—

About the Future of Finance Initiative:

The Future of Finance Initiative (FFI) is housed within IFMR Finance Foundation and aims to promote policy and regulatory strategies that protect individuals accessing finance given the sweeping changes that are reshaping retail financial services in India – including those driven by Indiastack, Payments Banks, mobile usage and the growing P2P market.



[1] See:https://piie.com/blogs/china-economic-watch/p2p-series-part-2-regulating-chinas-plethora-p2p-players
[2] See:http://hkmb.hktdc.com/en/1X0A34J5/hktdc-research/China-Issues-Guidelines-on-Development-of-Internet-Finance
[3] See:https://piie.com/blogs/china-economic-watch/p2p-series-part-2-regulating-chinas-plethora-p2p-players
[4] For an English translation of the measures see: http://en.pkulaw.cn/display.aspx?cgid=278756&lib=law
[5] See:www.linklaters.com/pdfs/mkt/shanghai/A32461989.pdf
[6] See: www.linklaters.com/pdfs/mkt/shanghai/A32461989.pdf
[7] See: https://hk.lexiscn.com/law/law-english-1-2917482-T.html
[8] The CBRC recently issued the Guidelines for Online Lending Fund Depository Business; for more see: http://hkmb.hktdc.com/en/1X0A99GT/hktdc-research/CBRC-Issues-Guidelines-for-Online-Lending-Fund-Depository-Business
[9] For the purpose of these Measures, “local financial regulatory authorities” means the departments of all provincial people’s governments which undertake the functions of local financial regulation. See more: http://en.pkulaw.cn/display.aspx?cgid=278756&lib=law
[10] See: https://hk.lexiscn.com/law/law-english-1-2917482-T.html
[11]See: http://www.nasdaq.com/article/new-rules-for-chinese-p2p-lenders-designed-to-minimize-fraud-slow-industry-growth-cm719480
[12] Although there have been suggestions that the CBRC will build a centralised database on the online lending industry. See more: https://www.nri.com/~/media/PDF/global/opinion/lakyara/2016/lkr2016235.pdf
[13] See: www.linklaters.com/pdfs/mkt/shanghai/A32461989.pdf
[14] See: http://www.globaltimes.cn/content/1003315.shtml
[15] See: http://www.business-standard.com/article/pti-stories/startup-sees-peer-to-peer-lending-market-growing-big-in-india-116020700125_1.html
[16] See: https://www.fca.org.uk/publication/policy/ps14-04.pdf
The volume- based financial resources requirement calibration placed by FCA on P2P platforms is the sum of:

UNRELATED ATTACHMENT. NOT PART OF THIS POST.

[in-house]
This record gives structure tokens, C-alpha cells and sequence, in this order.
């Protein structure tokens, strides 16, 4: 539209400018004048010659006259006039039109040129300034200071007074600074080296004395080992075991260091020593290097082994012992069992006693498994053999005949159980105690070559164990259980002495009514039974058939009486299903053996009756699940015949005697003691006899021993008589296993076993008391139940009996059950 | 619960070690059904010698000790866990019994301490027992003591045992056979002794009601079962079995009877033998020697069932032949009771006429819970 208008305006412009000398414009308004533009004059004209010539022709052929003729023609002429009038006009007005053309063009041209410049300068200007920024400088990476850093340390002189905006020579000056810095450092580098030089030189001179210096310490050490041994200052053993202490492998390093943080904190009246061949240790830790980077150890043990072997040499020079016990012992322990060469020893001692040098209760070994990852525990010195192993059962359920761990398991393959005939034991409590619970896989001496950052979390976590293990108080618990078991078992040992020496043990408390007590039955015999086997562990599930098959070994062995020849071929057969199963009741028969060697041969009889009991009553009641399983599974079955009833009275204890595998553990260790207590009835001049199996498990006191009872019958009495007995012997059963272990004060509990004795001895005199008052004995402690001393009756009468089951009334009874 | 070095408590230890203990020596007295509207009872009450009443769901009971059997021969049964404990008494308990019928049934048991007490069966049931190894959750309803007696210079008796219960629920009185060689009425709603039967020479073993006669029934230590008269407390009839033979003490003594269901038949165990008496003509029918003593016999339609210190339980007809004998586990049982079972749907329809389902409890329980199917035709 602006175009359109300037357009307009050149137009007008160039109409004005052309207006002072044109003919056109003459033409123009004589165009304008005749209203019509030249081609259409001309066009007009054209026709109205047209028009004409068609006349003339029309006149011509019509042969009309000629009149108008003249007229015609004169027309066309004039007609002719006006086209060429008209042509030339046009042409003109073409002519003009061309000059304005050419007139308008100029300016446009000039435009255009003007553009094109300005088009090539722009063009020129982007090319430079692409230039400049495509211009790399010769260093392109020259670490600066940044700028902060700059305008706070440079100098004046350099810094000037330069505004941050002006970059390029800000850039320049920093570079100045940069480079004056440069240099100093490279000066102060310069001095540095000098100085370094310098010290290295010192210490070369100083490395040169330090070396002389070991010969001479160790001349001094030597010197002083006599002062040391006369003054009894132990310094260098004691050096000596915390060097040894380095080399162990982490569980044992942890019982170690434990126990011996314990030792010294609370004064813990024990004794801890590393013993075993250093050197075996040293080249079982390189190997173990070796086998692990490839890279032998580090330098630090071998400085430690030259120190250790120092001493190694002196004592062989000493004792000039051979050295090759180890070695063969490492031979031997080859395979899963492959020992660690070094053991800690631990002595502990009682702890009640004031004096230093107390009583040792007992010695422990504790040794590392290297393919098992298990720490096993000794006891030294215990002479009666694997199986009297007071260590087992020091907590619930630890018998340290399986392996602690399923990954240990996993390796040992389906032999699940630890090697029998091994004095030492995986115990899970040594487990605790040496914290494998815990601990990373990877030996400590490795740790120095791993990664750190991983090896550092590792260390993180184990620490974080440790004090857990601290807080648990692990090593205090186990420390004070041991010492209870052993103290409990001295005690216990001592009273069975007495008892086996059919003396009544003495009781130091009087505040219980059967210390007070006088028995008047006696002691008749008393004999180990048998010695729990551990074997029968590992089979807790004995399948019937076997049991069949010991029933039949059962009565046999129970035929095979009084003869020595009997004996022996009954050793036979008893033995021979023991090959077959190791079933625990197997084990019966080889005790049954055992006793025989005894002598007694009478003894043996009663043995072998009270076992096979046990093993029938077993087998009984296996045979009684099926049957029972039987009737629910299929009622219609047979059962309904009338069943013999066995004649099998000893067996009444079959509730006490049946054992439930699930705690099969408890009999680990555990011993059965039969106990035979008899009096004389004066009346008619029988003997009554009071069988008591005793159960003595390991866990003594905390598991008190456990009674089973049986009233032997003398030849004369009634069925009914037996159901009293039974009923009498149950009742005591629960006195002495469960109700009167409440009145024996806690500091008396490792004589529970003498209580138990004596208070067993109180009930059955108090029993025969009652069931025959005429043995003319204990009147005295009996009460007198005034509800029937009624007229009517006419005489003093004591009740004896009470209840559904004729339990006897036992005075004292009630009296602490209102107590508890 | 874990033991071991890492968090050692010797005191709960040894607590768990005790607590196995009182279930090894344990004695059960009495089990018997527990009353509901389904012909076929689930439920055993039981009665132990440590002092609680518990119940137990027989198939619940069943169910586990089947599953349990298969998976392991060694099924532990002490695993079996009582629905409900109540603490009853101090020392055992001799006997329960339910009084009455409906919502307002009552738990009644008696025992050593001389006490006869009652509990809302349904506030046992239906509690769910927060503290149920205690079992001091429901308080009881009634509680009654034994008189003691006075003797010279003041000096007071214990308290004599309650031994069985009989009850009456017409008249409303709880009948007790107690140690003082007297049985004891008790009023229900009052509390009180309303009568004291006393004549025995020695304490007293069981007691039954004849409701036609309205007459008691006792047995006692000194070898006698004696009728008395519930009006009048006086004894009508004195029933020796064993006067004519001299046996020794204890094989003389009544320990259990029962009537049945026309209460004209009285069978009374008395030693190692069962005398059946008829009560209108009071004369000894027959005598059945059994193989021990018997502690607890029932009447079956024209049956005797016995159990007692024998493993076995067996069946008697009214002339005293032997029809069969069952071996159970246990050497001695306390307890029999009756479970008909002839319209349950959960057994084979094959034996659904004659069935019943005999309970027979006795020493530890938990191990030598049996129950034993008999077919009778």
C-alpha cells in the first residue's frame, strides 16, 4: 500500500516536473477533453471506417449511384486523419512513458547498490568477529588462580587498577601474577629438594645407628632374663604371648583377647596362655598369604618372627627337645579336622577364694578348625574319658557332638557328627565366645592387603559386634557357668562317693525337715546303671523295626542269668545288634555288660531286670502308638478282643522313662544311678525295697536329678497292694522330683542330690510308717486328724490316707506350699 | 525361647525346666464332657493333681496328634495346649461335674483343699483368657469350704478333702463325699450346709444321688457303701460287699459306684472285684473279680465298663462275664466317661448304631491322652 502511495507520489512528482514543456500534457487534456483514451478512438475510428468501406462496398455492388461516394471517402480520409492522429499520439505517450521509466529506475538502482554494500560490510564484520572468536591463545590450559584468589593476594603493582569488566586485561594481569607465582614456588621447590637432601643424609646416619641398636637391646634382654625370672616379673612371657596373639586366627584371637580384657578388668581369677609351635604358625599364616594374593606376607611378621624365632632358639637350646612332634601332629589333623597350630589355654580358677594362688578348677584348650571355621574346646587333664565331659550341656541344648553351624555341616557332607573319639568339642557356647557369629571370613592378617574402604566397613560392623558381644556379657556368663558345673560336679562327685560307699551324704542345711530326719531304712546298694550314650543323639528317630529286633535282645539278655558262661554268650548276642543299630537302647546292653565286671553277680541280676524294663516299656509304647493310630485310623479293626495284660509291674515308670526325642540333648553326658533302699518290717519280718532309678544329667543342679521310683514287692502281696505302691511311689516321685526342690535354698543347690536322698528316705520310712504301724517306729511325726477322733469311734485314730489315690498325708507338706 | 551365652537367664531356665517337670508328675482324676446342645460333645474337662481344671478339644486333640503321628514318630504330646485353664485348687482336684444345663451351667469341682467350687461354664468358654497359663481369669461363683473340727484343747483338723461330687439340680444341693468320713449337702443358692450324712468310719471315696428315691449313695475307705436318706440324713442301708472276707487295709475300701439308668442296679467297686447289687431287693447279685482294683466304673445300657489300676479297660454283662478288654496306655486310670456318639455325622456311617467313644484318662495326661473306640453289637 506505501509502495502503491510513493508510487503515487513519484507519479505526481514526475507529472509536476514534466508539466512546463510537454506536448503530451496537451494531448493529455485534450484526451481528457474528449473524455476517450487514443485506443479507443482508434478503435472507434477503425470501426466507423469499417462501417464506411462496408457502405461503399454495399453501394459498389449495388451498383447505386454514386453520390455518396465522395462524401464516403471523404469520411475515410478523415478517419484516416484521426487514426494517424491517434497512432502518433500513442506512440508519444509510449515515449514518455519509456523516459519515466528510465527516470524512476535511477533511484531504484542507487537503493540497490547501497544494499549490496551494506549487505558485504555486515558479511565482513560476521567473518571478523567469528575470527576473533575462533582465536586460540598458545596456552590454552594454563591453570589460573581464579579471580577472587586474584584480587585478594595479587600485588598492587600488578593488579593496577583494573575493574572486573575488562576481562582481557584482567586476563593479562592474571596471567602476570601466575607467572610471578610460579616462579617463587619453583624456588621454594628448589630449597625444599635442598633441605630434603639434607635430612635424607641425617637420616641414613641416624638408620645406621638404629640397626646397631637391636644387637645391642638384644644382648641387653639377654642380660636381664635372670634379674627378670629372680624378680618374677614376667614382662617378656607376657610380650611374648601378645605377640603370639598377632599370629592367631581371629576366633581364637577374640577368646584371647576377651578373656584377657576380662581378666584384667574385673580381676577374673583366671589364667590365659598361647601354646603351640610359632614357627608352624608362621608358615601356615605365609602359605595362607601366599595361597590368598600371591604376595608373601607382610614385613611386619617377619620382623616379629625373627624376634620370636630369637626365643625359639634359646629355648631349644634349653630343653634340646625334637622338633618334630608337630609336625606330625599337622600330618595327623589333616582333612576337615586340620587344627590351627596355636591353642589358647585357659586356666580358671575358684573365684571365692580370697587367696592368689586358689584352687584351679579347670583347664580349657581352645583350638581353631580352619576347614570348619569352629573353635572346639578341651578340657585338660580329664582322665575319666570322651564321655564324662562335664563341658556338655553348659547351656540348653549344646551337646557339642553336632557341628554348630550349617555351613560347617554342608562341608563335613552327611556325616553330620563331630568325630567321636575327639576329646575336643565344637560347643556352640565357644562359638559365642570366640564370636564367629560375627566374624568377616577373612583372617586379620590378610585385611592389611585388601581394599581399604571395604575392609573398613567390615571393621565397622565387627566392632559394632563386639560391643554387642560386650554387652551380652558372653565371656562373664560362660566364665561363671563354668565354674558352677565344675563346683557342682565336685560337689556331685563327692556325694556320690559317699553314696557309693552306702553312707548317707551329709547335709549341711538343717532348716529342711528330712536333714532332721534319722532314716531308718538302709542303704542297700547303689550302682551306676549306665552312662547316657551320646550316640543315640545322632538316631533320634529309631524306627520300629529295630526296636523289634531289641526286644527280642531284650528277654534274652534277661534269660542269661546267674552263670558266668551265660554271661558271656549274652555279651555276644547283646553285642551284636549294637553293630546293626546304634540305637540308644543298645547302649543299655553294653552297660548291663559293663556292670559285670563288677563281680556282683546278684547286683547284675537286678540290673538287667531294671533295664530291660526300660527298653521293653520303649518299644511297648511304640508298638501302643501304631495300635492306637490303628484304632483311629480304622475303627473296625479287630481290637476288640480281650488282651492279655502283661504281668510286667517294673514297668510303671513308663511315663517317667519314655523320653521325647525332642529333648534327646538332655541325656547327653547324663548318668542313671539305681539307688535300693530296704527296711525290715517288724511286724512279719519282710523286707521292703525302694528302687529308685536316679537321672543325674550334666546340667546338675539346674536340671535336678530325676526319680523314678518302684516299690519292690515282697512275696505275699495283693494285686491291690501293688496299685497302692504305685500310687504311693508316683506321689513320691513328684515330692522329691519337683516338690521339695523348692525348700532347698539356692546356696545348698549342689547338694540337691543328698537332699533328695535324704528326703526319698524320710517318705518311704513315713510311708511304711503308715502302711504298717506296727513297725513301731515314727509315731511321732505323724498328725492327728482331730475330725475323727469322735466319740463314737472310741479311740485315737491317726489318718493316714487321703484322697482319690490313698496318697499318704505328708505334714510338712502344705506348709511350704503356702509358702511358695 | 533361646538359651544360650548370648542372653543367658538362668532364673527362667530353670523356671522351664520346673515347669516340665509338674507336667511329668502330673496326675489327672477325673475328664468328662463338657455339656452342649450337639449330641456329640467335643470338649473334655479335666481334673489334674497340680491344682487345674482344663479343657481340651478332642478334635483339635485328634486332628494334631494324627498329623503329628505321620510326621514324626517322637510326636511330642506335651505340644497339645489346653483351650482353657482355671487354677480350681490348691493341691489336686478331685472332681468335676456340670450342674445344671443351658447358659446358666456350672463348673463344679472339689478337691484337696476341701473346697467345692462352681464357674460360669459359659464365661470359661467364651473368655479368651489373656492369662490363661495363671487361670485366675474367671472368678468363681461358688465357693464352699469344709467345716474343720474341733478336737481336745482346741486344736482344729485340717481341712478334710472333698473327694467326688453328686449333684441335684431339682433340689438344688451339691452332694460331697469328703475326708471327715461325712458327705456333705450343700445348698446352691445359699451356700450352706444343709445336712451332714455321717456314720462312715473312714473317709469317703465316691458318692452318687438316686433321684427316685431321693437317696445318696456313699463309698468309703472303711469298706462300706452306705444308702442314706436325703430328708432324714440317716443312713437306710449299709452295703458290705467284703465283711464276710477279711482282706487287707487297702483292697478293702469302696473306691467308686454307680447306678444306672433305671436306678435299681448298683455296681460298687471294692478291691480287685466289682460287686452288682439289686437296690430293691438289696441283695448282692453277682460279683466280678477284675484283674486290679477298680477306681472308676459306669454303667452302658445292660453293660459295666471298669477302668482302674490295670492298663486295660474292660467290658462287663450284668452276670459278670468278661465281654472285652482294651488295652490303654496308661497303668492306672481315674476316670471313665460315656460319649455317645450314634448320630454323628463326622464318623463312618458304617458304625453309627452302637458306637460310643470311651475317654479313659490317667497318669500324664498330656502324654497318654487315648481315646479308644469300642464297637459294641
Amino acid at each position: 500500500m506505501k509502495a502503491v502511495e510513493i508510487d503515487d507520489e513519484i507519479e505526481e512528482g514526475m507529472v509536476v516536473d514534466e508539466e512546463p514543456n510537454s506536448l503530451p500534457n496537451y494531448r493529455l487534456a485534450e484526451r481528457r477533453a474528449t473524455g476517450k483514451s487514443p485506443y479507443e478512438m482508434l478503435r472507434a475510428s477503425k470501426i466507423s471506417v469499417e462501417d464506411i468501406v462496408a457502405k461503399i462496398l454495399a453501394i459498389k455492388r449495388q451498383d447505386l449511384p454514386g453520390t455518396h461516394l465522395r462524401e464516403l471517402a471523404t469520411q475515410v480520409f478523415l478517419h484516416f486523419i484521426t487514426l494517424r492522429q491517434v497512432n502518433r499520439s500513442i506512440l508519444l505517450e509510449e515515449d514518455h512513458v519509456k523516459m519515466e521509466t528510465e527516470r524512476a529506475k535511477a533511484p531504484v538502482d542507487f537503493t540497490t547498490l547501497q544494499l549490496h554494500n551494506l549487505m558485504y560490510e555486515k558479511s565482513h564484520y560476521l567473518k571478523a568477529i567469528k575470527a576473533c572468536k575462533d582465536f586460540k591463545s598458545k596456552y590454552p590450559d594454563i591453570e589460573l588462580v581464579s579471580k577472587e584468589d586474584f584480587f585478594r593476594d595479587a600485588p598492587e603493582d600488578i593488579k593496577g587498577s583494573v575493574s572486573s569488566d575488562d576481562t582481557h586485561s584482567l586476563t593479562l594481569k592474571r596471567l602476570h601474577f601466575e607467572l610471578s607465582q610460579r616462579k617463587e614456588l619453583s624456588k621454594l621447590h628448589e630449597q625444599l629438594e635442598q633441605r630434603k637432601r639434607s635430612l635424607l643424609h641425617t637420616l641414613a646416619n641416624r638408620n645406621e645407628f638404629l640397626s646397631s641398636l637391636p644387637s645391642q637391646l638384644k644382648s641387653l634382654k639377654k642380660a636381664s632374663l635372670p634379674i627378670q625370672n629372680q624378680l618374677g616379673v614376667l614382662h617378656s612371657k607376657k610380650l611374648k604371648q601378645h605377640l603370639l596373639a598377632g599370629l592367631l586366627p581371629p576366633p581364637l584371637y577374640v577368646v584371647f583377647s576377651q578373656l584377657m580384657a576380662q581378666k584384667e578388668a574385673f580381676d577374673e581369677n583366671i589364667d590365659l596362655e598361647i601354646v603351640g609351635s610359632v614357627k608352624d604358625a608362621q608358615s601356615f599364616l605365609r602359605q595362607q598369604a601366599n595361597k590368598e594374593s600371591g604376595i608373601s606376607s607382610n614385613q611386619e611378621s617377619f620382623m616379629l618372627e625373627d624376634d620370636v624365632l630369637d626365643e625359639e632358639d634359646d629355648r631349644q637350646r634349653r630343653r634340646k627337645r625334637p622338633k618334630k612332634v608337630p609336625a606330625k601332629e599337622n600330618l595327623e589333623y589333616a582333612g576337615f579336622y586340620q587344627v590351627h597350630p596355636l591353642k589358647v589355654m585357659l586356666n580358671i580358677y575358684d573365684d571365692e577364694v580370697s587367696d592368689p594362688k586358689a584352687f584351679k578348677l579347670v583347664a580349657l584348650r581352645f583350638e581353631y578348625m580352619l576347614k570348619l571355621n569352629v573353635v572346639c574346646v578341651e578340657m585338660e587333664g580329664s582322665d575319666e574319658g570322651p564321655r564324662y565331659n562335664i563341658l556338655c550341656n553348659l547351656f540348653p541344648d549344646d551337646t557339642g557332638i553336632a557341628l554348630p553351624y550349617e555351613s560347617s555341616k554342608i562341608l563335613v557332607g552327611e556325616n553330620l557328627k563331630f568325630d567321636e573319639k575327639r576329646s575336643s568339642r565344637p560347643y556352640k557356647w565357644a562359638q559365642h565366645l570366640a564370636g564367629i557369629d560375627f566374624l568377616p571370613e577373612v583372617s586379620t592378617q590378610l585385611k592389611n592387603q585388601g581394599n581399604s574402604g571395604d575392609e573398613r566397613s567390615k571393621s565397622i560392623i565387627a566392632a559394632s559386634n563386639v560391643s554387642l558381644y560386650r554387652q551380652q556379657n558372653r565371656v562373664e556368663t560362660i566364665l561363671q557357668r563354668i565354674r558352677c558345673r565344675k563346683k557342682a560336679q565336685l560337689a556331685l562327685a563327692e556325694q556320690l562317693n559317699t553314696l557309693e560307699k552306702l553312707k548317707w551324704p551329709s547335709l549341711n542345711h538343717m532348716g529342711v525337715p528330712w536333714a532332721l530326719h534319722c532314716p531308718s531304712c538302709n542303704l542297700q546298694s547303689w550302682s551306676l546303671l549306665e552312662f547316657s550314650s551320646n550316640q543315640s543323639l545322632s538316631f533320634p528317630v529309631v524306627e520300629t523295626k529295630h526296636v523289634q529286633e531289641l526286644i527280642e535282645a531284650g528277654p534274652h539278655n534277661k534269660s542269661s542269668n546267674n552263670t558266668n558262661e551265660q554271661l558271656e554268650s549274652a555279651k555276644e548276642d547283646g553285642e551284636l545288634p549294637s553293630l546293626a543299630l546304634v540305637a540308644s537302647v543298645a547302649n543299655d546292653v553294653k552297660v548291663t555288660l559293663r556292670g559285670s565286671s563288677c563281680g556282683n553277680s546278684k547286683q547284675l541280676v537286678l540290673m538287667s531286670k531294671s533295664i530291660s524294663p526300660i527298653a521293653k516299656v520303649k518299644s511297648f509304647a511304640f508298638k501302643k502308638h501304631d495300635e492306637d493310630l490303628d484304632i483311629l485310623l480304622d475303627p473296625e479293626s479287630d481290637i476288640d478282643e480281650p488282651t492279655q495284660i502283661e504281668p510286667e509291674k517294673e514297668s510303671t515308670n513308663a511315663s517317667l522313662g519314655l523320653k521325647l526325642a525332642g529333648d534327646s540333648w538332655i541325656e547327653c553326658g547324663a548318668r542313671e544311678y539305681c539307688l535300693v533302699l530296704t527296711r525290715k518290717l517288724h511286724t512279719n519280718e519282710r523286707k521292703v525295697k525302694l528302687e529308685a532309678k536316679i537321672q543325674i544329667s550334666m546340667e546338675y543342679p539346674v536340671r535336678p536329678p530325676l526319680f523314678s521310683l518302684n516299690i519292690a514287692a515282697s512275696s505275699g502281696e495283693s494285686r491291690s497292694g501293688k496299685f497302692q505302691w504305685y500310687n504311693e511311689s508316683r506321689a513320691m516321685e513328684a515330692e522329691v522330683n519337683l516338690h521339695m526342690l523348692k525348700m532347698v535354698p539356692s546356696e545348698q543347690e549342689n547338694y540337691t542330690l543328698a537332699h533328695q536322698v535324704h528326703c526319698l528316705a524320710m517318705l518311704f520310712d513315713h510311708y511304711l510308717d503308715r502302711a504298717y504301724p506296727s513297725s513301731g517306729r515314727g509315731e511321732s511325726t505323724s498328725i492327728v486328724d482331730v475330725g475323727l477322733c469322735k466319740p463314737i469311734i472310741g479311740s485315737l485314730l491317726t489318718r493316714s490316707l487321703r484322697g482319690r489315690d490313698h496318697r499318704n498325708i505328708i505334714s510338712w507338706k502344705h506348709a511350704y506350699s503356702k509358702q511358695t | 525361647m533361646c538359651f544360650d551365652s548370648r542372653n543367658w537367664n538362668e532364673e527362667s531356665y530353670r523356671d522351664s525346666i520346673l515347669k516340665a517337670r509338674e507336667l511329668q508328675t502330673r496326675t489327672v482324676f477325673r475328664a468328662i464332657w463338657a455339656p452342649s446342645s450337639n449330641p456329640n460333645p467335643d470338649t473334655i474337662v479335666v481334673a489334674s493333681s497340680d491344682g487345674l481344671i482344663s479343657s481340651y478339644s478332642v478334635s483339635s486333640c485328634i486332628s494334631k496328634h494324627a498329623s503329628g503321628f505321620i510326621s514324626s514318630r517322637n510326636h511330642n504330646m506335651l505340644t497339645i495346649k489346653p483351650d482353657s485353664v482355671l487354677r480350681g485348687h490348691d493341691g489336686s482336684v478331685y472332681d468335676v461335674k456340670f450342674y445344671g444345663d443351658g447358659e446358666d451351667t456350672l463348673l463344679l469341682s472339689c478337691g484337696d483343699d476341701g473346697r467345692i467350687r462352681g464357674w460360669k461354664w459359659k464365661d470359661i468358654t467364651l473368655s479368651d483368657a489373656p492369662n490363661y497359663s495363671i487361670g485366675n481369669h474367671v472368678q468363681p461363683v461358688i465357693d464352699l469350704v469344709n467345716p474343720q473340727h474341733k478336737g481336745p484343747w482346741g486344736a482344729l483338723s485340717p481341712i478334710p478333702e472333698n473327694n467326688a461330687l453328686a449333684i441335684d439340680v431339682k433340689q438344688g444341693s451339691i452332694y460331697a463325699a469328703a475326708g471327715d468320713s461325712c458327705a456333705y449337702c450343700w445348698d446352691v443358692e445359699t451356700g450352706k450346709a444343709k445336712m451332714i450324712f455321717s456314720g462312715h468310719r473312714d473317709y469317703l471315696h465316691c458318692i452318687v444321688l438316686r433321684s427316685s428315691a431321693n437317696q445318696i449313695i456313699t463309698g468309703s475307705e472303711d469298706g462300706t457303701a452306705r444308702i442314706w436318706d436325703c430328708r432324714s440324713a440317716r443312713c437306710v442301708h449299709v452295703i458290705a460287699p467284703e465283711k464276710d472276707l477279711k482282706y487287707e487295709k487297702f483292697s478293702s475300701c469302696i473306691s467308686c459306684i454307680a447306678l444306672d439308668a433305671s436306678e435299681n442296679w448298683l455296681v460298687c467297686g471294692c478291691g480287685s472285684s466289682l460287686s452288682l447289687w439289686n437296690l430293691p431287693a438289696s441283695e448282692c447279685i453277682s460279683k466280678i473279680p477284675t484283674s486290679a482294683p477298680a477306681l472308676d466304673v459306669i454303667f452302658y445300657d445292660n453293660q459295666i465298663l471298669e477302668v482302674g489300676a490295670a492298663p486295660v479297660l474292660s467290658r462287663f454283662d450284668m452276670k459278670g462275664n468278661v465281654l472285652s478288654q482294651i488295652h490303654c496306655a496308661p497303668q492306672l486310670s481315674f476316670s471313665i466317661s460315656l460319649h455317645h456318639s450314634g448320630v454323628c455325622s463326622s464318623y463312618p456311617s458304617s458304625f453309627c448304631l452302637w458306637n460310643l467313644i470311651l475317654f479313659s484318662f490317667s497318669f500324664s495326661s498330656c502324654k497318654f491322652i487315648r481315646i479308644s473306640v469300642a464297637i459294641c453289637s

1. 0.2% of the first £50 million of the total value of the total loaned funds outstanding
  2. 0.15% of the next £200 million of the total value of the total loaned funds outstanding
  3. 0.1% of the next £250 million of the total value of the total loaned funds outstanding
  4. 0.05% of any remaining balance of the total value of the total loaned funds outstanding above £500m

[17] See: 5.5, https://www.handbook.fca.org.uk/handbook/CONC/5.pdf
[18] See: https://www.handbook.fca.org.uk/handbook/CONC/4/3.html?date=2016-07-01
[19] See COBS14.3.7A (4) in: https://www.handbook.fca.org.uk/handbook/COBS/14/3.html
[20] See: https://www.fca.org.uk/publication/thematic-reviews/crowdfunding-review.pdf
[21] See: http://www.accaglobal.com/content/dam/ACCA_Global/Technical/manage/ea-china-p2p-lending.pdf
[22] See: www.linklaters.com/pdfs/mkt/shanghai/A32461989.pdf
[23] The FCA highlights concerns regarding promotions that compare P2P lending in equivalence to holding money on deposit –as investors should understand that there are greater risks involved and they may lose some or all of their money. For more see: https://www.fca.org.uk/publication/thematic-reviews/crowdfunding-review.pdf
[24] See: https://www.fca.org.uk/publication/finalised-guidance/fg15-04.pdf
[25]A plausible reason could be the prevalence of offline-online business models in China, where providers would promote their online services to customers through offline means.

16
Mar

The P2P Lending Market in China: A Parable for Indian Policymakers – Part 1

By Varun Aggarwal, IFMR Finance Foundation